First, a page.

Sassari, Sardinia 38.64 1897-1899
Lima, Peru 36.60 1899-1900
La Paz, Bolivia 33.71 1902
Naples, Italy 29.23 1879-1899
Lexington, Ky. 17.77 1901-1905
Kansas, Kan. 17.64 1904-1905
Louisville, Ky. 14.85 1901-1905
St. Louis, Mo. 14.16 1900-1904
Rome, Italy 13.81 1897-1899
San Francisco, Cal. 9.00 1899-1903
Chicago, Ill. 7.03 1893-1904
Turin, Italy 6.56 1897-1899
Budapest, Hungary 6.13 1895-1901
Cleveland, O. 6.12 1904-1906
Genoa, Italy 5.83 1897-1899
New York, N. Y. 4.93 1904-1906
Providence, R. I. 3.59 1900-1904
Baltimore, Md. 3.39 1901-1905
Milan, Italy 3.20 1897-1899
Philadelphia, Pa. 3.27 1904-1906
Boston, Mass. 3.13 1904-1906
Venice, Italy 2.82 1897-1899
Newark, N. J. 1.50 1902-1904
Milwaukee, Wis. 1.45 1898-1904

In regard to the reputed increase of highway robbery in Greater New York, the police records would seem to show that no such increase has taken place. In comparing the number of crimes annually committed in New York City, it should be borne in mind that the population increases at the rate of nearly 113,000 yearly. As to the increase of highway robbery, the police court records merely show that the number of such crimes is far greater in some years than in others. This is true of all our great cities. We may note, for example, that there were thirteen times more arrests made in Baltimore for highway robbery in 1903 than in 1901; in Newark, there were fifteen times more arrests for this offense in 1902 than in 1900, though the average for a period of six years shows only a slight increase in any of our cities, years of frequent arrests on this charge alternating with few, or, as in Baltimore, in some years, none at all on this charge. The number of such arrests in New York in 1899 was nine, in 1901, thirty-four, followed in 1903 by nine only. As a matter of fact, New York is one of the few cities in the union which show an actual decrease in the number of arrests for highway robbery. The official records show that whereas the annual average of arrests on this charge for the six years 18981903 was 19.3, for the three years 1904-06 the average was 16.7. Meanwhile, the population of New York had increased by about one million inhabitants. Arrests on the charge of arson show a very material increase, from an annual average of 26.0 for the six years 1898-1903, to 35.2 for the three years 1904-06. Arrests on the charge of felonious assault increased from 1,480 in 1898, to 3,375 in 1906. A proportionate increase in crimes of violence has occurred in nearly all cities of the union whose rapid growth is largely due to immigration from southern Europe and Italy. On the whole, the increase has been greater in Philadelphia than in New York. Boston and St. Louis are the only large cities that show an actual decrease in the number of deaths by homicide.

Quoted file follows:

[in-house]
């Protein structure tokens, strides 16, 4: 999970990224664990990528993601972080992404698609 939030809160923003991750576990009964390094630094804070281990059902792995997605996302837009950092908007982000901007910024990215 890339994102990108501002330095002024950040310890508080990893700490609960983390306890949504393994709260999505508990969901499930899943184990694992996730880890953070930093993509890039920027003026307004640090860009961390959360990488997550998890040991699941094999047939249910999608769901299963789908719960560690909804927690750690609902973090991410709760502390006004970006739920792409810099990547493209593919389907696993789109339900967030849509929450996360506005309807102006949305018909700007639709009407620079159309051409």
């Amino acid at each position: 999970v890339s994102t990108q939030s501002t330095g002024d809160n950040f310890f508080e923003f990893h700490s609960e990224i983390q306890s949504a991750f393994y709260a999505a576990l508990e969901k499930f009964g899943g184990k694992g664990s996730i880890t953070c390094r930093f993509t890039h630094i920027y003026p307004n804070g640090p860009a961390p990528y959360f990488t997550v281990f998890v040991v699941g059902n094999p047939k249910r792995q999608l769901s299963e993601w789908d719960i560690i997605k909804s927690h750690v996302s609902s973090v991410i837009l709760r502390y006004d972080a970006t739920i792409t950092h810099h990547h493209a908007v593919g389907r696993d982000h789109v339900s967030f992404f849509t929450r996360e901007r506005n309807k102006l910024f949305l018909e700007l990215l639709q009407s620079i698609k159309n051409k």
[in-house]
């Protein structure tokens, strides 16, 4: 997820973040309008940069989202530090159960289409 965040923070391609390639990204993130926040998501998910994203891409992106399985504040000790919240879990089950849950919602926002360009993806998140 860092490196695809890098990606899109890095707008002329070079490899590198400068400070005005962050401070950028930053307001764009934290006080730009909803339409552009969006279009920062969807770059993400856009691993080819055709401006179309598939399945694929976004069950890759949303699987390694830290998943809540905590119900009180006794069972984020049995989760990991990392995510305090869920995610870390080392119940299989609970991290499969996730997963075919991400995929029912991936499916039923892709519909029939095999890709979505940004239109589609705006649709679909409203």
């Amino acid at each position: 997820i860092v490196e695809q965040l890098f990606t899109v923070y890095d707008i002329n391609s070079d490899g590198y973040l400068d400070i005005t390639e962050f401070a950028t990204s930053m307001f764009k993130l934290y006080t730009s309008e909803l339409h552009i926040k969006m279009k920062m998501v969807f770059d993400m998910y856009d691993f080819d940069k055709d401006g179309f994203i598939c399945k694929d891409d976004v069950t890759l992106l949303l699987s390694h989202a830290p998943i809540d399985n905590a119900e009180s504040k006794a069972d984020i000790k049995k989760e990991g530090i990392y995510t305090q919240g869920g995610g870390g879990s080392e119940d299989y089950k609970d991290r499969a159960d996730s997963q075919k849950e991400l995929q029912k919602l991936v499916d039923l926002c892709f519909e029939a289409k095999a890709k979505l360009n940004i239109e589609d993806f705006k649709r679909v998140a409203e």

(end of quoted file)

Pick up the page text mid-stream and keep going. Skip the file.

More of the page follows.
The chief encouragement to acts of violence in all the cities which show an increase of felonious assaults and homicides is a deplorably inadequate police force. Despite the fact that the growth of most of our cities is due to the immigration of a socially inferior type of citizenship, the strength of the police force is, in proportion to population and extent of ground to be patrolled, becoming smaller each year. If crimes of violence are far less frequent in London, Paris and Berlin, it is also true that the police and detective forces of these cities are, relative to population, much larger. And what is more important still, those who are held responsible for efficiency and discipline are free from political interference and the domination of office-holders.

  1. As the Census estimate of population is too low, the ratio of deaths by homicide is proportionately too high.
  2. Probably incomplete returns on number of deaths by homicide.
  3. The extent of this change was partially traced by the present writer in an article on "The Effects of Immigration on Homicide in American Cities," Popular Science Monthly, August, 1906.